Chronic homelessness in Seattle: A four-part series

It’s been nearly four years since Seattle declared a state of emergency over our city’s homelessness crisis. In that time, we’ve learned there’s not one profile of a person who’s struggling with housing security in our city. They could be a former Olympian. Or the person washing your dishes. Or a veteran who’s been endlessly shuffled through the system. Some of the most difficult folks to reach are those […]

/ December 4, 2019

How to help our homeless neighbors in Seattle

The Nickelsville tiny house village is visible in this view of Seattle’s skyline. (📷: David Lee/Flickr) Every night in Seattle, roughly 5,000 people sleep on the streets, in tents, or in their vehicles. That means most of us see signs of homelessness every day. But figuring out how to process what we see — and […]

/ November 27, 2019

What other cities are getting right when it comes to fixing homelessness

The Salt Lake City skyline (📷: Flickr) Chronic homelessness is an issue affecting major cities from coast to coast. So it’s understandable that one of the first questions that comes to mind when many Seattleites think about homelessness is, “What have other states done successfully that we aren’t doing to fix this problem?” Kelly Gardner […]

/ November 14, 2019

The complicated costs of fixing homelessness in Seattle

Seattle has been in a construction boom for several years, but service providers say we still have a long way to go in closing our region’s affordability gap. (📷: Peter Daniel/Flickr) For the next installment in our ongoing series about chronic homelessness, we’re digging into the numbers to tackle a question we’ve heard from several […]

/ November 7, 2019

What causes chronic homelessness in Seattle?

(📷: A McLin/Flickr) Chronic homelessness is one of the most complicated issues facing Seattle and King County. And the difficulty begins with scoping the problem itself.  The first question in our four-part series on chronic homelessness comes from Courtney Stange-Tregear, who asks, “What are the primary causes of *chronic* homelessness as opposed to emergency or […]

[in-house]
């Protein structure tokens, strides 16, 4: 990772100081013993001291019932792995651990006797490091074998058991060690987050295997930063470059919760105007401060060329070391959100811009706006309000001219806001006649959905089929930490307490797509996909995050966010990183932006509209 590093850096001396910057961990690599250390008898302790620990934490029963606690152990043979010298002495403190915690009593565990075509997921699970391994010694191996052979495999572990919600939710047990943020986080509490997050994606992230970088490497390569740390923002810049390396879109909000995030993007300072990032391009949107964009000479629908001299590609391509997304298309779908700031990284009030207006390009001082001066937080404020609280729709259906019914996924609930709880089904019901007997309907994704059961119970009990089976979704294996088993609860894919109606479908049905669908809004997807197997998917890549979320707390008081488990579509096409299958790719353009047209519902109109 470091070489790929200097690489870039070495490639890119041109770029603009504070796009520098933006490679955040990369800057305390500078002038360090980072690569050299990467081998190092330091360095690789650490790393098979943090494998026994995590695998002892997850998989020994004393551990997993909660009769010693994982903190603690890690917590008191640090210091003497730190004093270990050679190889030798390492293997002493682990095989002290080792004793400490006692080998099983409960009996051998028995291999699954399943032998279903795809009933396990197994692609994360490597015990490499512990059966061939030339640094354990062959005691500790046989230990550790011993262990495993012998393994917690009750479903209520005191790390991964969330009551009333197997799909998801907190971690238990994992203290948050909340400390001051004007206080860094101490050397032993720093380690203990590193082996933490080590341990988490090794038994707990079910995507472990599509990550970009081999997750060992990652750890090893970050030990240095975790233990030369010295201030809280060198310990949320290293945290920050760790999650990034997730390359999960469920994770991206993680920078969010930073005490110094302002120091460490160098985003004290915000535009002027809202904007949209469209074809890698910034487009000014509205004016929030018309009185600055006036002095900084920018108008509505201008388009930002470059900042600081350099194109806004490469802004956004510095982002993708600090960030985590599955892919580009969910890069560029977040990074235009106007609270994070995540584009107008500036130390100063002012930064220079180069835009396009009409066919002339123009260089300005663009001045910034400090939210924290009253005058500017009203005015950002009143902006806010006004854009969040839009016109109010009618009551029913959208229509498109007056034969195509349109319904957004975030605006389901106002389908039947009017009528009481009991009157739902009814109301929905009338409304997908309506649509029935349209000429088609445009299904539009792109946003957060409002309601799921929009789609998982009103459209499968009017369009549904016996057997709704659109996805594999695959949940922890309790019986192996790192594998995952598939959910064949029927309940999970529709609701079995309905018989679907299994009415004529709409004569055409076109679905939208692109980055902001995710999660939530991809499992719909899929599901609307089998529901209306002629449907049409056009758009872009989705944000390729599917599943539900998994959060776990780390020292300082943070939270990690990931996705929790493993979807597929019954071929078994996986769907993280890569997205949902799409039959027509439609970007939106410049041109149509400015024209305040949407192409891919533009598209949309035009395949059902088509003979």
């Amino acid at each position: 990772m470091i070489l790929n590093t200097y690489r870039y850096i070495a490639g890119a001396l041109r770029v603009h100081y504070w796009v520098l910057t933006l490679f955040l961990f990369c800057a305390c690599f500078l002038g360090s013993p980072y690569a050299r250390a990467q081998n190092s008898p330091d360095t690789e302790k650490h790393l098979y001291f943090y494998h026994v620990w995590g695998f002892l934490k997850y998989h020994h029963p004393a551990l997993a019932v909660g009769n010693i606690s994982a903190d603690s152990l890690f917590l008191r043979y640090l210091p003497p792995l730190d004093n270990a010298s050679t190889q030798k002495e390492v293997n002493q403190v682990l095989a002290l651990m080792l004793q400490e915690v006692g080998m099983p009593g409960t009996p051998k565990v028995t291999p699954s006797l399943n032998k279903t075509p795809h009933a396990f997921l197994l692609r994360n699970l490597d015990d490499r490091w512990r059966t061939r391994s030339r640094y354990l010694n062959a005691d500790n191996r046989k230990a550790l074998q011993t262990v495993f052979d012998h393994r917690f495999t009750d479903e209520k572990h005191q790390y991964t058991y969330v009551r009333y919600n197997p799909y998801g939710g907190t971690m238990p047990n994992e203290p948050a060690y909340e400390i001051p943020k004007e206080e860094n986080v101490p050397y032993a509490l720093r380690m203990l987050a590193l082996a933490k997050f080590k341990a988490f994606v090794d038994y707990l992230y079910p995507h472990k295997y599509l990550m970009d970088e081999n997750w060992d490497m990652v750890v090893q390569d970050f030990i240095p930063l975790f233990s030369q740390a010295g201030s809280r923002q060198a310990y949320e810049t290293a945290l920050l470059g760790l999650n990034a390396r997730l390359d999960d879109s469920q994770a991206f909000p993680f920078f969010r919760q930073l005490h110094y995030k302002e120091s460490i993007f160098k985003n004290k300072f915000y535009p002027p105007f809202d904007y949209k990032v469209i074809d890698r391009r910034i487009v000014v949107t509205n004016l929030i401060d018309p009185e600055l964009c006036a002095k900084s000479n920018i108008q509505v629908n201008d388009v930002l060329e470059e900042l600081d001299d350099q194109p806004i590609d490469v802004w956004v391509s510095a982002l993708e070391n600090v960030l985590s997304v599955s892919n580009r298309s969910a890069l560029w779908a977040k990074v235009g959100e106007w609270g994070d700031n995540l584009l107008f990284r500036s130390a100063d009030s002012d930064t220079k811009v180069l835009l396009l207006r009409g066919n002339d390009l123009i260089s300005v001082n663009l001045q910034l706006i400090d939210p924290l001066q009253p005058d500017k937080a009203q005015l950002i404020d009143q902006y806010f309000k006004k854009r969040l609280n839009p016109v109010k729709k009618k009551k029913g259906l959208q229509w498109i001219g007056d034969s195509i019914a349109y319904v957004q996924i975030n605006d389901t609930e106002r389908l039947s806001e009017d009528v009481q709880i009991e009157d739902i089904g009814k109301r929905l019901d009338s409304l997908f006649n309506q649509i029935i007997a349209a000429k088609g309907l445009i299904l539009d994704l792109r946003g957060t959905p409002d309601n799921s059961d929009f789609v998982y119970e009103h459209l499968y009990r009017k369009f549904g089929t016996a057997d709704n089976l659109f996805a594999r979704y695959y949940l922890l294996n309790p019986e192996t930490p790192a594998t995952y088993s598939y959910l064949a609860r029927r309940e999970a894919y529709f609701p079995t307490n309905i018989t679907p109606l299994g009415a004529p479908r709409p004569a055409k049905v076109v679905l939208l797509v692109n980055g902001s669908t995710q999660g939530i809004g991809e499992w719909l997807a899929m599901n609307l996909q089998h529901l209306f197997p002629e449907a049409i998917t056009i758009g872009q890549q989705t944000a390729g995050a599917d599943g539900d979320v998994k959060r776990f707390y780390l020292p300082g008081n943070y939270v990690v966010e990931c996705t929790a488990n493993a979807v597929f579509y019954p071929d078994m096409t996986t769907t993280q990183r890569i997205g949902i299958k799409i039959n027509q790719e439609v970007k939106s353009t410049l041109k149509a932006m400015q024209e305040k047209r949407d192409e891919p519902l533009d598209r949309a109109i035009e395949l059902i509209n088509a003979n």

/ October 23, 2019

From prison to paycheck

Building a life after prison is no easy task. According to the Prison Policy Initiative, formerly incarcerated people are almost ten times more likely to end up homeless, and they face an unemployment rate five times higher than the national average. FareStart is a Seattle organization looking to put a dent in those numbers locally. […]

/ August 9, 2019

Going back to work, and school, at 61

We sat down with Diane Nardi to to talk about the difficulty of going back to work (and school) at age 61. While she has stable housing now, Diane experienced homelessness in the past. That’s part of the reason she’d like to find a position helping other folks navigate housing and health resources. She’s planning […]

/ August 5, 2019

Working full-time while homeless

What does it take to hold down a job while struggling with unstable housing? And, is a job enough to find stability? Joey Pollitt is a longtime Seattleite. He had a place in Belltown for a decade, but lost it in 2005 after he was laid off from his recycling job. After that, Joey picked […]

/ August 5, 2019

One fix to Seattle’s housing crisis: Modular housing

MEET THESE CHANGEMAKERS: Aaron Holm and Nelson Del Rio are co-CEOs of Blokable, Inc. WHAT THEY’RE DOING: It’s no secret that housing in Seattle (and across the U.S.) is becoming increasingly unaffordable for many.  And there have been more than a few possible solutions proposed locally – backyard cottages! Big affordable housing investments! Upzoning! This week’s […]

/ March 21, 2019

Money in Seattle: How much do you need to live comfortably here?

There’s been lots of news coverage about income inequality in our city, but sometimes personal wealth still feels like it’s the elephant in the room. It can be uncomfortable to talk about how much we make and how much we spend — even when it’s in the bigger context of a discussion about how difficult […]

/ January 31, 2019